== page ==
The sensors 208, 210 preferably receive a signal which is preferably transferred through data acquisition components so as to be sent, as is described in greater detail hereinbelow, to the electronic device 100. (In some alternate embodiments of the invention, optical fiber output or diode sensors may be used within the electronic device 100 as an excitation and/or optical sensor in place of, or in addition to, the sensors 208, 210 of the test device 200. Preferably, however, the sensors 208, 210 are provided as part of the test device 200.)

As shown in FIG. 2, the sensors 208, 210 may include a photodiode (e.g., a charge coupled device) 208 and a test identification reader 210. Preferably, the photodiode 208 works together with a light source element (e.g., a laser) 212 of the test device 200 to operatively detect test data from the sample after reaction with the reagents. Notably, the laser 212 which is shown in FIG. 2 is provided according to one preferred embodiment according to the present invention. Alternately, any number of different light source elements 212 might be used instead and/or in addition thereto—for example, a tungsten lamp, a mercury lamp, a xenon lamp, a light emitting diode (LED) and/or an optical fiber light source. Additionally, the charge coupled device 208 shown in FIG. 2 is provided according to one preferred embodiment according to the present invention. Alternately, other types of photodiodes 208, light detectors (e.g., photodetectors) and/or sensors—e.g., a CMOS camera—may be used in place thereof and/or in addition thereto.

According to some preferred embodiments of the invention, the test connection elements 204, 206, 207 may be provided as separate or embedded components of the test device 200. One of the test device connection elements 204, 206, 207 may preferably connect or link the test device 200 with the electronic device 100 to enable communication therewith. The test device connection elements 204, 206, 207 may take the form of a USB port 204 and/or a short-range communications (e.g., Bluetooth) element 206 provided on the test device 200—as shown in FIG. 2. The test device connection elements 204, 206, 207 may assist, facilitate and enable a transfer of data, and optical or electrical pulses. Preferably, at least one of the test device connection elements 204, 206, 207 (e.g., the USB port 204) may assist, facilitate and enable a transfer of energy.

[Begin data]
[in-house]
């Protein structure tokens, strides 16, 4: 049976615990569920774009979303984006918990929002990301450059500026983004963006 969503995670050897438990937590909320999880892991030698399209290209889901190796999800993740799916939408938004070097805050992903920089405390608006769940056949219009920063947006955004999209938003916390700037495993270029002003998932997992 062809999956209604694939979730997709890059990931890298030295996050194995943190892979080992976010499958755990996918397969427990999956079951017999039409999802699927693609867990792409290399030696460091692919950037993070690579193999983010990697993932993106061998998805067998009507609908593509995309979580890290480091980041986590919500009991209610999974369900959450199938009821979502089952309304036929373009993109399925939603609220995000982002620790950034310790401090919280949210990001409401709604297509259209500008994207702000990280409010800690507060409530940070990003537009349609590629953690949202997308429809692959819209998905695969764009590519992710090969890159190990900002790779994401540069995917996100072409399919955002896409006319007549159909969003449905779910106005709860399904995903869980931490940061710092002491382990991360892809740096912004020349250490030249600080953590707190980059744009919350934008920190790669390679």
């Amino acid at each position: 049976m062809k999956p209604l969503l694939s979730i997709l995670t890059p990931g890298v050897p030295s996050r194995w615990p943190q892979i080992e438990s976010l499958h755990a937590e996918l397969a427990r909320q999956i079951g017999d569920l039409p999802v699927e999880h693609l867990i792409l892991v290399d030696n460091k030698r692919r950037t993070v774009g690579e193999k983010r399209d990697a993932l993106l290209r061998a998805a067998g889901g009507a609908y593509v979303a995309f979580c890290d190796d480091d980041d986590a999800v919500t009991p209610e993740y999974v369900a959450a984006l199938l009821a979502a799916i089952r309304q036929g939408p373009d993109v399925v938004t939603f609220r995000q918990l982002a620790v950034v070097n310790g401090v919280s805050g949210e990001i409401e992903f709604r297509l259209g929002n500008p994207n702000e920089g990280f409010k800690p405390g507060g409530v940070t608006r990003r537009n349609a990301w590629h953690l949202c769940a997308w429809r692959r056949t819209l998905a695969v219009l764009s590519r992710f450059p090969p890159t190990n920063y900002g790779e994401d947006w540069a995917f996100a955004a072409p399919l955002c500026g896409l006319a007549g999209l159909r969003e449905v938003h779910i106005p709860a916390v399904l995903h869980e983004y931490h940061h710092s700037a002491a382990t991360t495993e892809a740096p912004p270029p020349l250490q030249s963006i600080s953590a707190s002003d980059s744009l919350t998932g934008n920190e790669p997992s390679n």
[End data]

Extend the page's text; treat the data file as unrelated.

As shown in FIG. 2, the onboard memory 202 may preferably be provided within the test device 200. As is described in greater detail below, the onboard memory 202 may preferably be used to store test software algorithms 214 required to run the test—e.g., including the test method, the quality control data, the analysis process, the GUI interface instructions, and any other software applications or algorithms associated with the test—for data transfer or upload from the test device 200 to the electronic device 100. The onboard memory 202 may preferably also be capable of storing the test data for use later. (In some embodiments of the invention, the onboard memory 202 may preferably also be associated with a test device processor 216, or CPU capability, onboard the test device 200 to assist with or manage data transfer between the test device 200 and the electronic device 100.)

In some embodiments of the invention, and as shown in FIG. 2, the test device 200 may include a battery or power supply 218 and a battery interface 222. This power supply 218 may be provided, for example, in case the electronic device 100 is not capable of supporting the required or preferred power supply demands of the test device 200. That said, the electronic device 100 preferably includes a battery (or power supply) 102 of its own as shown in FIG. 2, which may preferably be sufficient to provide the test device 200 with an energy source.